Freedom Moon: Poignant documentary on Japanese death-row inmate
Kim-Sung Woong’s new film Freedom Moon traces the humiliating and torturous life of champion Japanese boxer Iwao Hakamada, who was incarcerated for 48 years, for a murder he never committed.Updated: Jan 11, 2016 15:04 IST
Capital punishment is medieval and barbarous. It is nothing short of murder by a state, and most countries have abolished the noose. Not Japan, and a new documentary tells the heartrending tale of a death row convict kept in solitary confinement for -- believe it or not -- 48 years. Titled Freedom Moon and made by Kim-Sung Woong, the film traces the humiliating and torturous life of Iwao Hakamada, a one-time champion boxer, who was incarcerated for 48 years for a murder he said he had never committed.
The documentary, which may be screened at the upcoming international documentary movie festival in Mumbai, also features Hakamada’s sister, Hideko, who campaigned tirelessly for all these decades to see her brother walk free.
Hakamada is now free, of course, but years of solitude and the terrible fear of the gallows have left him with a badly deformed mental state. He often walks up and down his flat and is unable to express himself with clarity. Hakamada is 82 today, and he was sentenced to death in 1966 for murdering four members of a family in Shizuoka Prefecture. He was just 32 then, and kept saying that he was innocent and pleading for retrial.
In 2014, he walked out the jail after the Shizuoka District Court decided to reopen the case and suspended his death sentence. This legal move came after tests revealed that the bloodstains on clothes-- used as original evidence -- were not Hakamada’s. How cruel could this have been!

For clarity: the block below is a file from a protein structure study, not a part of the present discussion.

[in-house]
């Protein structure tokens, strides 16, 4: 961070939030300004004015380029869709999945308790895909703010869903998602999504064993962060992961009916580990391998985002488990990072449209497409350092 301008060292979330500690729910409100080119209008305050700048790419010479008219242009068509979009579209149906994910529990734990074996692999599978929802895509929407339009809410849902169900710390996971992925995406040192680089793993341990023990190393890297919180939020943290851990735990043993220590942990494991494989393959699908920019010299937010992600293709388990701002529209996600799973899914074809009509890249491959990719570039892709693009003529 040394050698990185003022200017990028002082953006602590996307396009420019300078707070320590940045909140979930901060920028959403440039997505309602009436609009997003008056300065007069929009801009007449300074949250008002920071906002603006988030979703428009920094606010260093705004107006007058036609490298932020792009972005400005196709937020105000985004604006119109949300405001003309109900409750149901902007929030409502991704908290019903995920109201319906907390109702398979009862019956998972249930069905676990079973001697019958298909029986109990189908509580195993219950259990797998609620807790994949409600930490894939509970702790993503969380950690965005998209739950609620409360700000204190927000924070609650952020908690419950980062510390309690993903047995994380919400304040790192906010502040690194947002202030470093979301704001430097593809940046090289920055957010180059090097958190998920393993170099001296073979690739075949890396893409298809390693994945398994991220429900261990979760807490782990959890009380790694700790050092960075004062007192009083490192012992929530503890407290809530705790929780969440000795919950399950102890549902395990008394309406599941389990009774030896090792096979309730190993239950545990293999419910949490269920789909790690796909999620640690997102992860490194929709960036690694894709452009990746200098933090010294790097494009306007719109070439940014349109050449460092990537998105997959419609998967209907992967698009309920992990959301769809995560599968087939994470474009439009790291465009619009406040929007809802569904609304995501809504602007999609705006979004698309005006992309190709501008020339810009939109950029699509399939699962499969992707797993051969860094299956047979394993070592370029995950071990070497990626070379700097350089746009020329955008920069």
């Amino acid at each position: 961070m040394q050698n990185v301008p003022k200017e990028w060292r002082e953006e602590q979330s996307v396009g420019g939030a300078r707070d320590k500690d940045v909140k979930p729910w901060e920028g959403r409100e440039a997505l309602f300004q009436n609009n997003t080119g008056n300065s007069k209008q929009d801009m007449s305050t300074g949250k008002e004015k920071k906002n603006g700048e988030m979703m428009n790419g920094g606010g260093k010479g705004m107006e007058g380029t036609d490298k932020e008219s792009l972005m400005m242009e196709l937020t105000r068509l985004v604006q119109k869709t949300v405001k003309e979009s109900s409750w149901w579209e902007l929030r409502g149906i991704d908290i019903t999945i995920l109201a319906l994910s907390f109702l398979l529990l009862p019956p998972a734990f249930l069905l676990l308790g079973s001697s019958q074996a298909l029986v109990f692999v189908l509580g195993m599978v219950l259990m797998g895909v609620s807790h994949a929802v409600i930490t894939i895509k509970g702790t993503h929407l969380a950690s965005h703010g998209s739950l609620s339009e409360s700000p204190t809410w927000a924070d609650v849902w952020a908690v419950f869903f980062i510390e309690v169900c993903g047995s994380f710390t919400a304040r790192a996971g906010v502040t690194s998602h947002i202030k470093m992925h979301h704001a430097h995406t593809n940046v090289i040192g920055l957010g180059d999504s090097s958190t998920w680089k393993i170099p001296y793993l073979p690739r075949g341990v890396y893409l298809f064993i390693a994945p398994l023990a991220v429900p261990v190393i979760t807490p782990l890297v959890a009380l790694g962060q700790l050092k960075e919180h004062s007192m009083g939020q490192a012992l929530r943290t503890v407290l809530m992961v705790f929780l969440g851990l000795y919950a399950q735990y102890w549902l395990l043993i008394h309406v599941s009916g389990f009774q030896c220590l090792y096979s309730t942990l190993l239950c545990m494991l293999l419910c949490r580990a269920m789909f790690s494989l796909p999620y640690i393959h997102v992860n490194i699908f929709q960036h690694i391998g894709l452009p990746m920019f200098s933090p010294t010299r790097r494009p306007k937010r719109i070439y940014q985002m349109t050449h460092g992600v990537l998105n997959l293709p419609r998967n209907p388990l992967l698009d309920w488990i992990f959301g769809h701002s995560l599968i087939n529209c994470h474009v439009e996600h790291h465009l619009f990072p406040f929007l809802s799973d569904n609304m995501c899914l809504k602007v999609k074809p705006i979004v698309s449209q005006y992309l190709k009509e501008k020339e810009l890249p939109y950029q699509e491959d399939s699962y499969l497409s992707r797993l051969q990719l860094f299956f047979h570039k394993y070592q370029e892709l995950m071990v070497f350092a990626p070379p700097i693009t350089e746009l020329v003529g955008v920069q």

However, even though the judicial process is yet to start all over again, he is technically on the death row. But mercifully, the court felt that keeping the man in prison would be “unbearably unjust”. What a late realisation -- and after the man’s entire life is just about over!
Kim began shooting his documentary two months after Hakamada walked out of jail and in the flat at Hamamatsu, a city in Shizuoka Prefecture. The film shows him pacing up and down the room, a habit he must have picked up during those longs years of isolation. At times, he behaves like an investigator, at times like a judge or even a poet -- which merely indicate the imbalanced state of his mind brought about by a fabrication and a judiciary which failed in its duty.
Some of Hakamada’s jottings in his diary during his early years of punishment said: “I keep asking myself renewed questions. When will I, who have committed no crime, recover my freedom?” Today, there is some sense of normality in Hakamada, who has begin playing his best-loved game, Shogi (Japanese chess), with Kim, and has even gone out alone to buy his favourite sweet bread.
“I expect those who watch this movie to think about why Mr Hakamada was forced to face death for decades under the judicial system and how such circumstances have made him what he is,” said Kim in an email message to this writer. The helmer is a second generation Korean who has made Japan his home -- as hundreds of his countrymen have.
Earlier, Kim produced another documentary on Kazuo Ishikawa, who was sentenced to life imprisonment for killing a 16-year-old high school girl in Sayama, near Tokyo, in 1963. Ishikawa has always maintained his innocence in what is widely known as the ‘Sayama Case’. He was released on parole in 1994 and has since been campaigning to reopen the case.
The title of the documentary, Until the Invisible Handcuffs are Removed, conveys the fact that Ishikawa remains a parolee, whose fight to clear his name is yet to bear fruit.